Australian reference gets a ninth edition
By George Manz | Tuesday, 24 September 2002
The Book on Australian Coins The pocket Guide to Australian Coins and Banknotes, ninth edition by Greg McDonald, reviewed by George Manz.
When I first started to write for The Australasian Coin & Banknote Magazine, I asked John Mulhall, the editor, which was the best book to get to learn more about Australian coins.
He replied there were several he would recommend. John Mulhall then sent me a complementary copy of The pocket Guide to Australian Coins and Banknotes, which was autographed by the autor.
The 416-page book, which measures 3-7/8 inches by 8-3/16 inches, is McDonald's 14th book in 17 years and is the most complete revision of the standard referecen used extensively by Australian Collectors and dealers alike.
There are many chapters in the book, beginning with general information on topics such as what determines price?, investing, grading, cleaning, and an excellent glossary of terms used in the book.
But what I found the most interesting was the chapter on the first coins used in Australia. The book begins with what are called Proclamation Coins. McDonald writes:
The British authorities regarded the new colony of New South Wales as an outdoor prison, a dumping ground for the seemingly endless queue of convicts that paraded through the draconian legal system of the time.
All the goods and services required by the band of convicts, guards and administrators that made up the First Fleet were to be provided by the Governement until the new settlement could become self sufficient. Money was a low priority. However, as convicts gained their freedom after serving their sentences and trading ships brought added luxuries and free settlers looking for a new life, it soon became apparent that some sort of currency was needed. Governor King was to play a decisive part in the future of Australian numismatics when, in 1800, he tried to sort out the economic shambles that threatened the very existence of the colony. What did pass for currency was a hotch-potch of coins from the four corners of the world which traded hands based on their intrinsic value. Naturally no two people could agree exactly on the right value of any given coin. The problem was made worse by the fact that even this meagre suppuly was continually being syphoned off by visiting traders. Governor King decided to solve both problems with his historic Proclamation of 1800. The proclamation had two aims. He wanted to give the coins circulating an official value, higher than normal, so that the coins would stay in the colony. The theory was that no trader would want them at their inflated value.
And what a eclectic group of coins circulated in Australia 200 years ago. There were gold coins from Great Britain, Portugal, India, and the Netherlands, as well as silver coins from Spain, the Netherlands, India and Britain. In addition, the coinage included Britain's large one penny Cartwheels struck at Matthew Boulton's Soho Mint in Birmingham. These were all now regulated by Governor King's Proclamation.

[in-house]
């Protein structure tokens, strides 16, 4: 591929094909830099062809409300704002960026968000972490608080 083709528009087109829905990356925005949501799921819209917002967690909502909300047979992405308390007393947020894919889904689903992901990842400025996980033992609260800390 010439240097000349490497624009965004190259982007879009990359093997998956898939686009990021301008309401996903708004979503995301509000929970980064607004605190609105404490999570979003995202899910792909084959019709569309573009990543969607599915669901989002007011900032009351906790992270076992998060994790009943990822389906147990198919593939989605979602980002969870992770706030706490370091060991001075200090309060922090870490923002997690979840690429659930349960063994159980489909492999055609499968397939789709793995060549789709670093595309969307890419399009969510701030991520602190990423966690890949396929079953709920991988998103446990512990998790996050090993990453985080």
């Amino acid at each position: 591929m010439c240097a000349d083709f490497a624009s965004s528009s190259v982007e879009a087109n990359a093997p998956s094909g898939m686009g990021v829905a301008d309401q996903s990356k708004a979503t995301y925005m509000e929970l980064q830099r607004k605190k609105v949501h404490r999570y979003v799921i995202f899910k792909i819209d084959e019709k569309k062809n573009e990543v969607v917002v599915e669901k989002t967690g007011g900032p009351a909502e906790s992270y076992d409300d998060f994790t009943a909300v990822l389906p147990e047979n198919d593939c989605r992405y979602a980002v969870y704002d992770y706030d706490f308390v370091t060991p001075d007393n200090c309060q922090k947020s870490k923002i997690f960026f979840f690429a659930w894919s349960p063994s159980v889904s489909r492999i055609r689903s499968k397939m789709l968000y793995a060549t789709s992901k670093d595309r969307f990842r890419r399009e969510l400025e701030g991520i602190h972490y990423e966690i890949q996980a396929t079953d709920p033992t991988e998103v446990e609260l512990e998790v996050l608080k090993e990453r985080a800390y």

The history of Canadian coinage also includes coins from other countries, mainly from France, Great Britain, Portugal, Spain and the United States.
Another interesting coin mentioned in the book is the Holey Dollar and Dump of 1813. These were made from 40,000 Spanish dollars which arrived the previous year. McDonald writes that because these silver Spanish dollars were recognized as an international currency, the new governor, Lachlan Macquarie, soon made the coins unattractive to trades by...
...punching the centre out of the coin and giving both parts inflated values over and above the instrinsic value of the silver.
By 1829, the silver outer ring and smaller inner plug called a Dump, were...
...recalled and melted down. Less than 300 Holey Dollars are known to exist and about 1000 dumps survive. They are both highly prized possessions among collectors.
As are the very similar Holey Dollars issued almost 200 years ago in Prince Edward Island, long before it entered Canadian Confdederation.
The pocketbook also includes chapters on Australia's pre-decimal coinage, which began to be issued in 1910 and 1911. One important feature of the book is a guide on the location of the various mint marks which easily confuse novice collectors. The mint marks are complex and were struck not only from various Australian mints, but also from mints in Great Britain, India and the United States.
While the book includes a short discussion and up-to-date pricing of some of Australia's rarest coins, such as the 1923 halfpenny and the 1930 penny, I found the section on the internment camp tokens of the two world wars fascinating.
Other features of the book include a complete listing of the new decimal coinage, non-circulating legal tender coins, mint and proof coins, and Olympic coins.
More than 100 pages at the back of the book feature every banknote issued in Australia.
All in all, I highly recommend this outstanding book to anyone who collects Australian coins and banknotes.
George Manz writes for numismatic publications in Canada, Great Britain, the United States and Australia. He is president of George Manz Coins, specializing in Canadian, Newfoundland and world coins, as well as commemorative medals, tokens, numismatic books and odd and curious money.